Official Report (Hansard)
Date: 01 April 2009
Members present for all or part of the proceedings:
Mr Danny Kennedy (Chairperson)
Mrs Naomi Long (Deputy Chairperson)
Ms Martina Anderson
Mr Stephen Moutray
Mr Jim Shannon
Mr Jimmy Spratt
Ms Frances McCandless ) Northern Ireland Council for Voluntary Action
Ms Lisa McElherron )
The Chairperson (Mr Kennedy):
I welcome Frances McCandless, the director of policy, and Lisa McElherron the policy manager of the Northern Ireland Council for Voluntary Action (NICVA). I apologise for the slight delay in beginning the evidence session today.
The Committee normally invites witnesses to make an opening statement, and then asks that they to make themselves available for questions. We anticipate the session lasting no longer than 30 minutes, but that is not meant to rush you.
Ms Frances McCandless (Northern Ireland Council for Voluntary Action):
Thank you for your invitation. We are delighted to be before the Committee today.
We already supplied the Committee with our written submission; therefore, we will not go over that in detail. We will highlight some areas in which NICVA is involved in European issues, how the sector in general is involved and in what direction we believe that it might be useful to go.
As an organisation, we have a long history of engagement on European issues. For example, we provide members for monitoring committees, such as peace monitoring committees, INTERREG and existing competitiveness and employment programmes. Furthermore we, along with other partners, sit on the monitoring committees of those programmes and are usually involved in their negotiation. Moreover, we have been involved with the Special EU Programmes Body (SEUPB) in the last two rounds of structural funds on working up some of the content of those programmes. Therefore, we have always taken a real interest in how the funding programmes play out.
We tried to translate that engagement into a policy interest, because as we feel that Europe should not be viewed as a cash cow. We are trying to encourage our sector to think about the fact that almost 75% of our legislation comes form Brussels, and that we need to think about intervening early and influencing policy, rather than just thinking about the money. In addition, we have also been involved in selecting representatives for the local peace partnerships.
Up until this year, we were an official Europe-direct information centre, and have been trying to get information out to our members. We also run training sessions on the European institutions, so that people are familiar with them. Furthermore, in the run up to this year’s European elections, we have held one session with all parties that are fielding candidates, and we will be running another hustings session before the elections. That session will attempt to arouse an interest in European electoral issues, which as the Committee will appreciate, is challenging. Therefore, we are engaged with Europe in many different ways.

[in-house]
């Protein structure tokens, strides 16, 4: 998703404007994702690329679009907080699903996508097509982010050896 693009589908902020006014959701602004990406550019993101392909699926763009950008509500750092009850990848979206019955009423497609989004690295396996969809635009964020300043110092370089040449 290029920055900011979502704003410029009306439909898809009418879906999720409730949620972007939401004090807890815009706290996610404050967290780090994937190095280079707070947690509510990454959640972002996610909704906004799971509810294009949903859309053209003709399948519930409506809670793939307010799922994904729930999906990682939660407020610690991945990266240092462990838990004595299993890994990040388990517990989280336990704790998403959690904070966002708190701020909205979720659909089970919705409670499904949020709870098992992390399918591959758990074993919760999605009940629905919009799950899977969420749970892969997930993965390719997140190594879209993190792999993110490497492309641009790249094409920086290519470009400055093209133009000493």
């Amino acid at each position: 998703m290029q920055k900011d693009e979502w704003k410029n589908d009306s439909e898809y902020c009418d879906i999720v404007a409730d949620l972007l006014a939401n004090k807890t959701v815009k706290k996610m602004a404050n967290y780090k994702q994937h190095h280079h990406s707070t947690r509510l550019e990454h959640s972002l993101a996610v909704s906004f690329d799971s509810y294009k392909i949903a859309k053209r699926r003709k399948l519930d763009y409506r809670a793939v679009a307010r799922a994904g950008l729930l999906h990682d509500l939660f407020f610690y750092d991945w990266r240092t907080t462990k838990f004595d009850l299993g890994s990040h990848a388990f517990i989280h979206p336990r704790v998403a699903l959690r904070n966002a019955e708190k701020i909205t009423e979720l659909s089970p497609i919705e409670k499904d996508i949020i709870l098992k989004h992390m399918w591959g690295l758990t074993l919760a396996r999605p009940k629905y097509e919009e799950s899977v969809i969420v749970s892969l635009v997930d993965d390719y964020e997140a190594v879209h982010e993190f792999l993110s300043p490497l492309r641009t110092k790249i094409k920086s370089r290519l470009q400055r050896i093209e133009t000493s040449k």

NICVA also works with its sister councils in England, Scotland and Wales and with The Wheel in the South of Ireland. That work is carried out on a five-council basis on cross-cutting issues, and through that we have been involved in pan-European networks of national member organisations. Therefore, we try to influence all levels.
The Committee will see from our submission that many other organisations are involved in different ways, particularly on support and employment, which is a big issue in Europe. Those organisations are also involved in other issues such as gender, and I am aware that representatives from the Northern Ireland Women’s European Platform (NIWEP) are appearing before the Committee today. Rural issues, older people’s issues and anti-poverty issues are also considered. Therefore, many networks operate in our sector that we are plugged into and that are plugged into wider European networks.
We have often been involved at implementation stages and with funding, but we would like NICVA — and Northern Ireland generally — to move upstream a little, and become much more involved in early conversations on policy and programme development. However, that would possibly involve altering our representation in Brussels.
I was in Brussels last week and was based in the West Midlands in Europe office for a few days. That office is an interesting example of how a regional presence operates in Brussels. It is a partnership of local district councils, universities, notable local health bodies and other big players that work together to sell and influence on behalf of their region. Northern Ireland could also do that, and with the Office of the Northern Ireland Executive in Brussels moving to a new location we believe that it may be timely for us to co-locate with it on a similar basis as the Scotland Europa office. That new office would form a network of member organisations — including social partners, education and many other different interests — in addition to the political representatives who would work together to maintain a presence for Northern Ireland in Europe.
There are lots of options that we can explore to expand our influence, both as part of the UK — because that is the structure that we are in — but also sideways, because Northern Ireland’s regional interests need to be articulated in slightly different ways from those of the rest UK when the big conversations come up. We are very interested in working on the development of such an idea, or even exploring within the existing office the ideas of social partners having a presence, maybe once a month or through hot-desking. Agricultural representatives could be present one month and the business, voluntary and community sectors, trade unions, and so on could be present in subsequent months.
We think that we can expand the service in many different ways. Having said that, we have always found the Office of the Northern Ireland Executive in Brussels to be extremely helpful when we have been out there, and we commend the work that it has done.
We cannot talk about this issue without mentioning funding. We know that funding has already decreased substantially and will decrease further. The areas that are currently targeted for funding will be left exposed when the funding finally runs out. We are concerned about how some of those areas can be mainstreamed. I am not talking just about peace and reconciliation; I am talking about areas that are funded under competitiveness and employment, such as sheltered employment, skills development and other areas that are funded almost entirely by European money. Such areas are important to the mainstream issues in the Northern Ireland economy.